PRACTICAL ADVICE FOR VISITING COSTA RICA
10 Things you should know before you go
I’m a big fan of Costa Rica. The country is blessed with great weather, gracious and friendly people, and a biodiversity that’s the envy of the world. It also has a wide variety of activities to suit any family, no matter the age of your kids. With a well-developed ecotourism business, it makes for an ideal international destination, especially if your family is traveling abroad for the first time.
So let’s get down to the basics. Here’s some nitty gritty details that you’ll want to know before you head to Costa Rica to experience “¡Pura Vida!” - the simple life.
1/Family-friendly immigration lines
Finally, a country that understands that the last thing a parent with young children in tow wants to see after getting off a multi-hour international flight is a long line at immigration. Fear not, my stroller-pushing friends! Look for the line on the far right of the immigration area. It’s marked for disabled passengers. However, the attendant at the entrance to the line will wave you in. No attendant? Use the line anyway. I doubt anyone will stop you.
KidTripster Tip: Don’t want to haul your stroller, car seat, and pack ’n play from home. If you book your vacation with Costa Rica Family Holidays, owners Emilio Zúñiga and Stephanie Sheehy, who are parents themselves, will provide everything. They’ll even go shopping for your preferred baby food, formula, and diapers prior to your arrival, so that everything will be ready in your hotel room when you arrive.
2/No need for local currency
The colón is the official currency of Costa Rica, but you won’t need to use it. Nearly every business takes credit cards or U.S. dollars. However, if you do use cash, you’ll likely get your change in the local currency. And if you decide to purchase something from a vendor on the street, be prepared to pay by U.S. dollars, not a credit card.
3/Ticos & their towels
Ticos (the term that Costa Ricans use to describe themselves) have a thing about towels. They must be precious because getting one at your hotel can be maddening. First, expect to find the bare minimum of towels in your bathroom. Nope, no stack of extras on the shelf over the toilet. And if you want a towel for the pool or hot springs, it’s a process that involves leaving a credit card deposit at the front desk. And don’t dare leave that towel poolside or even in your room. It has to be returned to the front desk or else you’ll be charged.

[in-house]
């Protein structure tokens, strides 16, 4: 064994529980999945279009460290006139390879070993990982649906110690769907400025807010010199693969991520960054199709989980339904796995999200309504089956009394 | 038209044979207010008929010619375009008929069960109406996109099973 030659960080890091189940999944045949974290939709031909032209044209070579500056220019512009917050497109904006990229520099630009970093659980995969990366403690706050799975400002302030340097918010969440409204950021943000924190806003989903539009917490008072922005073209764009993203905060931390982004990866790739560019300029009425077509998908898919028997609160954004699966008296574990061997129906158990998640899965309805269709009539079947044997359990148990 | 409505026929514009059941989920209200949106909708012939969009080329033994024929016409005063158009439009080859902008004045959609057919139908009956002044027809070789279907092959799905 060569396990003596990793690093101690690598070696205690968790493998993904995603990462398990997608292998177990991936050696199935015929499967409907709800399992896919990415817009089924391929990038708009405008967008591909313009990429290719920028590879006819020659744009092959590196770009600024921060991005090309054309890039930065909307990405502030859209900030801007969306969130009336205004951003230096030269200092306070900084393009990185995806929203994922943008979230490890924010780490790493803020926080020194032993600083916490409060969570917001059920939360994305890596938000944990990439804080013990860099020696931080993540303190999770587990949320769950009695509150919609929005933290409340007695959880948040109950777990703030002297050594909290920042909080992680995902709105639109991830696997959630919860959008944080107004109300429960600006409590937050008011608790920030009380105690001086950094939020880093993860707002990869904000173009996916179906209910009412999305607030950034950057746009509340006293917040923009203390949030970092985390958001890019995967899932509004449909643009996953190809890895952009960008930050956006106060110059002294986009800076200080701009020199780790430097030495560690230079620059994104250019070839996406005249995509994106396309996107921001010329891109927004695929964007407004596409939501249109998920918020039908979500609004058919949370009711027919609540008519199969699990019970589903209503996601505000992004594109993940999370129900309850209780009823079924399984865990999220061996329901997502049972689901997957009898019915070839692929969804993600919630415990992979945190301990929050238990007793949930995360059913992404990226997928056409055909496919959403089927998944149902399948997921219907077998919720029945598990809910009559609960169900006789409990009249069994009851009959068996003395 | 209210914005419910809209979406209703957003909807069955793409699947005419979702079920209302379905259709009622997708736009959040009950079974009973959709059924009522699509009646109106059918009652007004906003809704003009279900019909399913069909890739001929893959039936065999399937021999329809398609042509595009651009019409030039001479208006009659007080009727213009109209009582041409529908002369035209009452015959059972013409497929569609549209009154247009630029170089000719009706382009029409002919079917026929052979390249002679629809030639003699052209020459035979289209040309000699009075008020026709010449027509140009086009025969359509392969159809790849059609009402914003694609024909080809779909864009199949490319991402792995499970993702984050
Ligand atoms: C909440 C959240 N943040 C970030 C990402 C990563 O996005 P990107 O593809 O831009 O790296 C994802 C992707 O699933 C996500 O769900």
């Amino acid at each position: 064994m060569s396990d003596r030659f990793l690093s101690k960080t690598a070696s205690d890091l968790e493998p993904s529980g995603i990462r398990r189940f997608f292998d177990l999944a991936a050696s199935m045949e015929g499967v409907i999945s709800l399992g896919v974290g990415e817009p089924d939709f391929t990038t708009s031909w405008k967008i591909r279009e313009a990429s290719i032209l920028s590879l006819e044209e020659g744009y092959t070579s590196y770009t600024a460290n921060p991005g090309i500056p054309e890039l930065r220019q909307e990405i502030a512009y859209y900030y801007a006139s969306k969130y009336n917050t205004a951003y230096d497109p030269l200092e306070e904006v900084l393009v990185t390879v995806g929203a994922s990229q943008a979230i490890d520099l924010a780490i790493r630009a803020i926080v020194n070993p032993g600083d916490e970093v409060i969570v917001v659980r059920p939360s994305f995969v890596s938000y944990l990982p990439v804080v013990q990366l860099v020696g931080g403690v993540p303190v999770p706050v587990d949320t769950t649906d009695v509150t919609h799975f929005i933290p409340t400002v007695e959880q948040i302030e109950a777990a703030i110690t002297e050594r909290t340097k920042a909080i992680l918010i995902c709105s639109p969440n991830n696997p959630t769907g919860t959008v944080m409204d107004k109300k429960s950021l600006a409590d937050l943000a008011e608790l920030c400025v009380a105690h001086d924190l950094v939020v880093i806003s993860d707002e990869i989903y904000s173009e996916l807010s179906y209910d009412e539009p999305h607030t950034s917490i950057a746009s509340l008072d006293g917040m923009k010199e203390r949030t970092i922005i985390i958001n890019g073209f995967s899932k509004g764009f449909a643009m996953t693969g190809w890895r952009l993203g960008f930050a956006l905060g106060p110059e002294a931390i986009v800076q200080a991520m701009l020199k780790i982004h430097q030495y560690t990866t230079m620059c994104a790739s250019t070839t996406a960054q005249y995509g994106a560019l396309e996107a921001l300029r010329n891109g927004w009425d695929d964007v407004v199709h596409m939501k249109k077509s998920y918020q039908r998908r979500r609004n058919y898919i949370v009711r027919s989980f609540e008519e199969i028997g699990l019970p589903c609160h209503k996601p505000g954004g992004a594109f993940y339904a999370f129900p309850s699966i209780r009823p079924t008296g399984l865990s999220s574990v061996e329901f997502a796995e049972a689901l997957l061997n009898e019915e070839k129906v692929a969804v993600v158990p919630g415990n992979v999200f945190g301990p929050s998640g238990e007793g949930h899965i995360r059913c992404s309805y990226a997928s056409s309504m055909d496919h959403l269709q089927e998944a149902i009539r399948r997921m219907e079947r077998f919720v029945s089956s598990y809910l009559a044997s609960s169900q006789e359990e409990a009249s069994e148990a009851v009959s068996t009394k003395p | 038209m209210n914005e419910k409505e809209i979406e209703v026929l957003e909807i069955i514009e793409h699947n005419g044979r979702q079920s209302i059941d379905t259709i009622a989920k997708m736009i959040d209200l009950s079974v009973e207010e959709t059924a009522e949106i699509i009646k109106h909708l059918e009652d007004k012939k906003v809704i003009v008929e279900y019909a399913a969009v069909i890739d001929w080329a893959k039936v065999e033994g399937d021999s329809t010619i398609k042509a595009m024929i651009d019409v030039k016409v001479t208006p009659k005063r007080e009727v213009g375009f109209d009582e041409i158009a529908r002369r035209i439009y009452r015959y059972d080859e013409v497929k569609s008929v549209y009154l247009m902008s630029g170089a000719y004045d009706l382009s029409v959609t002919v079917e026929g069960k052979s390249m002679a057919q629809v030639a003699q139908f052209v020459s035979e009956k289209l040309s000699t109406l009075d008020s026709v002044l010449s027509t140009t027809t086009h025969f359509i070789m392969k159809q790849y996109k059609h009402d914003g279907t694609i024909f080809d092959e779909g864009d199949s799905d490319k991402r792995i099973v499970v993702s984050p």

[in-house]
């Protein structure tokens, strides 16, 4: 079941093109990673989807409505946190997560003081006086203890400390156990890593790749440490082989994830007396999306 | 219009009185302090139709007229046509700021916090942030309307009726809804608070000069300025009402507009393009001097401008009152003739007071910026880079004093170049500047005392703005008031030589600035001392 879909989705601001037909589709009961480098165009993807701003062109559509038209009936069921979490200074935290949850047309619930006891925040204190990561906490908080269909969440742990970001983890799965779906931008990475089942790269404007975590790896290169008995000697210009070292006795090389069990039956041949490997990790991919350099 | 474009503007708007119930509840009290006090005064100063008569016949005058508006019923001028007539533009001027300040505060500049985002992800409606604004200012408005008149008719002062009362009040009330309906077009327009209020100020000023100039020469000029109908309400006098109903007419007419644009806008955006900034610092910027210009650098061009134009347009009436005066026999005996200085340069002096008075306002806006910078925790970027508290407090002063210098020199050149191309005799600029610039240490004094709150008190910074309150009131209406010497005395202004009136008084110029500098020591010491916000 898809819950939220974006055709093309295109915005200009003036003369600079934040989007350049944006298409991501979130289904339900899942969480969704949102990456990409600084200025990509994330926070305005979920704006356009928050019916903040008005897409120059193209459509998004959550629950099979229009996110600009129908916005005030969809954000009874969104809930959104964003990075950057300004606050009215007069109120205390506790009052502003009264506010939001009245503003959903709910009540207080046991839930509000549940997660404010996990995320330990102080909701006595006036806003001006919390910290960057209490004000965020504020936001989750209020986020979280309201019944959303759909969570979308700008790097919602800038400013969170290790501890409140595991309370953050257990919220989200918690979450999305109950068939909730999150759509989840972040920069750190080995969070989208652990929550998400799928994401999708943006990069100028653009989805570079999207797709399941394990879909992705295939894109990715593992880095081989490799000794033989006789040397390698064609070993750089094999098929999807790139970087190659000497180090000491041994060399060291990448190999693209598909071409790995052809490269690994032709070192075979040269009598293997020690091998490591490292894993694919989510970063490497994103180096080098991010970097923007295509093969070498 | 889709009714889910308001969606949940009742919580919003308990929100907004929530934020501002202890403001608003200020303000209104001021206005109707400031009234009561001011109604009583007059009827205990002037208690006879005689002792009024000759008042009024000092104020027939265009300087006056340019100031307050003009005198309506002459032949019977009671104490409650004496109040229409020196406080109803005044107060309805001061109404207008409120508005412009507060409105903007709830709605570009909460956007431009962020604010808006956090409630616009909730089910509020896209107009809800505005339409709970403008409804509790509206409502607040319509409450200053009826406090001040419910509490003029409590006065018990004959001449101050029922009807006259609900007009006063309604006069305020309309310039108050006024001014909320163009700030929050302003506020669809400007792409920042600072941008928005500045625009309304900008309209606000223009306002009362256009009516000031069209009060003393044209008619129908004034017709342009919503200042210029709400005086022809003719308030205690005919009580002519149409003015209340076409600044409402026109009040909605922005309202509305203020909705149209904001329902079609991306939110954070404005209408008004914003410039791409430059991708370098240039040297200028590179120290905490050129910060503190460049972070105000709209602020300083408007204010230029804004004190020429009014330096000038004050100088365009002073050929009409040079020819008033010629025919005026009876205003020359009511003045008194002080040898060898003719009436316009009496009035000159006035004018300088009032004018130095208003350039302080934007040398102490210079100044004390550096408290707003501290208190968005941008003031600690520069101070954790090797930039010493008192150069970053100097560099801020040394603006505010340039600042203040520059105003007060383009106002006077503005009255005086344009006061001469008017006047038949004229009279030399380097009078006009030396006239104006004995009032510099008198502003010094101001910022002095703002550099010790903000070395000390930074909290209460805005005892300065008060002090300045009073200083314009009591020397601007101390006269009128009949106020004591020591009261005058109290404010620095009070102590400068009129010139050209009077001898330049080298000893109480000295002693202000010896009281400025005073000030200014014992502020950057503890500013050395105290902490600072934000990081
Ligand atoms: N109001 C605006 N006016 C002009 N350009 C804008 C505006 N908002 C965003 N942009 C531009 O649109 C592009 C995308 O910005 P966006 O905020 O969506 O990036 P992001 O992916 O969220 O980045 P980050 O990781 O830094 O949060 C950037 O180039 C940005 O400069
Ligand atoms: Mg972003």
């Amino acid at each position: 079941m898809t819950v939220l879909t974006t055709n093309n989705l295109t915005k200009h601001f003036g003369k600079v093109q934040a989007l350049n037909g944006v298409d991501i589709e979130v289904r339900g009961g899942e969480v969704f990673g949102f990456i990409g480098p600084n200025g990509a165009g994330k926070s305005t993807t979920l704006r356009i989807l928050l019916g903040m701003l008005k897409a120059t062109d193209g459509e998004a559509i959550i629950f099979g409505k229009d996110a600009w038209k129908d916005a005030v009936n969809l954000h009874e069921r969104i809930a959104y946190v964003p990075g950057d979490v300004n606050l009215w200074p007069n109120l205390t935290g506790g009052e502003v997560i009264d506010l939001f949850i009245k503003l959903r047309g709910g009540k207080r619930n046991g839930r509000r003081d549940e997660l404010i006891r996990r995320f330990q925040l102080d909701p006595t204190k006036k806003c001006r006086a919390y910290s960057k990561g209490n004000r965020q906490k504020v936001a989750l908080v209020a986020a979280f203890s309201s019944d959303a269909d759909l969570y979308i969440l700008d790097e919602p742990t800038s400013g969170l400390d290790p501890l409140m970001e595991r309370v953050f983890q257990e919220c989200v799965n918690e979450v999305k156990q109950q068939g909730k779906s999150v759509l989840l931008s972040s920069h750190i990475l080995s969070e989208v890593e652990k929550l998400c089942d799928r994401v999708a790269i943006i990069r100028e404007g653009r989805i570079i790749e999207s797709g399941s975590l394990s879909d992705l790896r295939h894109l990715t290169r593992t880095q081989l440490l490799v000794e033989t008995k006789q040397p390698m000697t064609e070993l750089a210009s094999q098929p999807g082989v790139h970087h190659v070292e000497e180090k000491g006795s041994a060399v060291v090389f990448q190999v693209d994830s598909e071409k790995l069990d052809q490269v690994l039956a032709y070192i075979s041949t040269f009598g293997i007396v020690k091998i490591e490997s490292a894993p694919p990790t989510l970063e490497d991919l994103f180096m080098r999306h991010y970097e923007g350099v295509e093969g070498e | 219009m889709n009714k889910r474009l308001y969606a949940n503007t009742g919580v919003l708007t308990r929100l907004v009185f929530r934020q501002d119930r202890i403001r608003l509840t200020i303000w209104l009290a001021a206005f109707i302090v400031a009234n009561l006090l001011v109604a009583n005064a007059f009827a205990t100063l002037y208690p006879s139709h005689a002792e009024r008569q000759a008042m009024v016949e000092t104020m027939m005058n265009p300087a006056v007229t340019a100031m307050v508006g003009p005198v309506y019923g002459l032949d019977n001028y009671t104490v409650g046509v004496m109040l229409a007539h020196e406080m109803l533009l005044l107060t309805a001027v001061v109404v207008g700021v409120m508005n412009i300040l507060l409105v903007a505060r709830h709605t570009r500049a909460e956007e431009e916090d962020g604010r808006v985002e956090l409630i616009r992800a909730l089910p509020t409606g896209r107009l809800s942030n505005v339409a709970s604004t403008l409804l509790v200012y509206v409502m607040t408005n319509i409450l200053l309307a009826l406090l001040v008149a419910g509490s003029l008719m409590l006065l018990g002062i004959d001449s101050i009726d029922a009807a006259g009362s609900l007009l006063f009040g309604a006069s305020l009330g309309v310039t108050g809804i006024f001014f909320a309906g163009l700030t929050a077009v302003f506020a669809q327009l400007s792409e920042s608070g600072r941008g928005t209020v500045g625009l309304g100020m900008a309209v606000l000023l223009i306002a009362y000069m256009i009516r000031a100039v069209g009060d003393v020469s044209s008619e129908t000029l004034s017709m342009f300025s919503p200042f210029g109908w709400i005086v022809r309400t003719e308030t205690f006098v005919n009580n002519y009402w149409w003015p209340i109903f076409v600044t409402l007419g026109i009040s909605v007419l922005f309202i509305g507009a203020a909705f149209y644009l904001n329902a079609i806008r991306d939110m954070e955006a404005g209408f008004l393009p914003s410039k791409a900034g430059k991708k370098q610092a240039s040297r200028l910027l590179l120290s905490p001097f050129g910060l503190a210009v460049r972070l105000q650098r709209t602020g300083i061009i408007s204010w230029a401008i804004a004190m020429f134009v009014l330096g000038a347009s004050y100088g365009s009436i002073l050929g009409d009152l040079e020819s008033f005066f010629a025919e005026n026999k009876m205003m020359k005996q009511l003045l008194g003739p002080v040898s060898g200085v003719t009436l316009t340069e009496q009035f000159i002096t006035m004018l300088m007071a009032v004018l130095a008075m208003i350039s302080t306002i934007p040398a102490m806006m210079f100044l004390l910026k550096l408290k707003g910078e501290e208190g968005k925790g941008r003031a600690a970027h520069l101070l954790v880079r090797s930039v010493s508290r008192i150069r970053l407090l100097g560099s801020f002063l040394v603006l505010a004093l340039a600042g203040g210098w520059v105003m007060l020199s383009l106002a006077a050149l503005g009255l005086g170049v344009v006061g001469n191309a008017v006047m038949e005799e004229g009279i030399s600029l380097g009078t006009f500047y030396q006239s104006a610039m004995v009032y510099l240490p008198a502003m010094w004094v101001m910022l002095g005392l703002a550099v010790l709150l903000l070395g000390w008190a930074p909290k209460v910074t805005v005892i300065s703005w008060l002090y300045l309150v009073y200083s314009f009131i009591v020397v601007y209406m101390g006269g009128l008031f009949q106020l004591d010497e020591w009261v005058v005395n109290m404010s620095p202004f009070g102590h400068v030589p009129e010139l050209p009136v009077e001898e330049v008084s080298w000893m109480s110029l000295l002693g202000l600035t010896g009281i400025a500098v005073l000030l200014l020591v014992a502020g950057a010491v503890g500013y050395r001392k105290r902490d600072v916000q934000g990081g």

And by the way, the towels aren’t even fluffy!
4/Condition of bathrooms
While we’re on the subject of towels, let me offer this word about bathrooms, specifically public bathrooms. For the most part, the bathrooms at restaurants and attractions actually are quite nice - dare I say, nicer than most public restrooms in the USA. However, nearly all of them have signs that request that you don’t flush toilet paper; instead you’ll find a trash can next to the toilet for used paper.
KidTripster Tip: Hunting for a soap dish in your hotel shower. You likely won’t find one. I have no logical explanation for that one.
5/Hots springs are really hot
Costa Rica has seven volcanos and all of them have hot springs in the surrounding areas. Hotels and resorts have capitalized on the hot pools and incorporated them into their properties. Typically, you’ll find several pools at each hotel. The ones that are uphill and closer to the volcano will be hotter than the ones below. I don’t have a high tolerance for superheated water despite the presence of medicinal minerals, nor might your kids. Wherever you decide to stay, make sure the hotel also has a standard temperature swimming pool for them.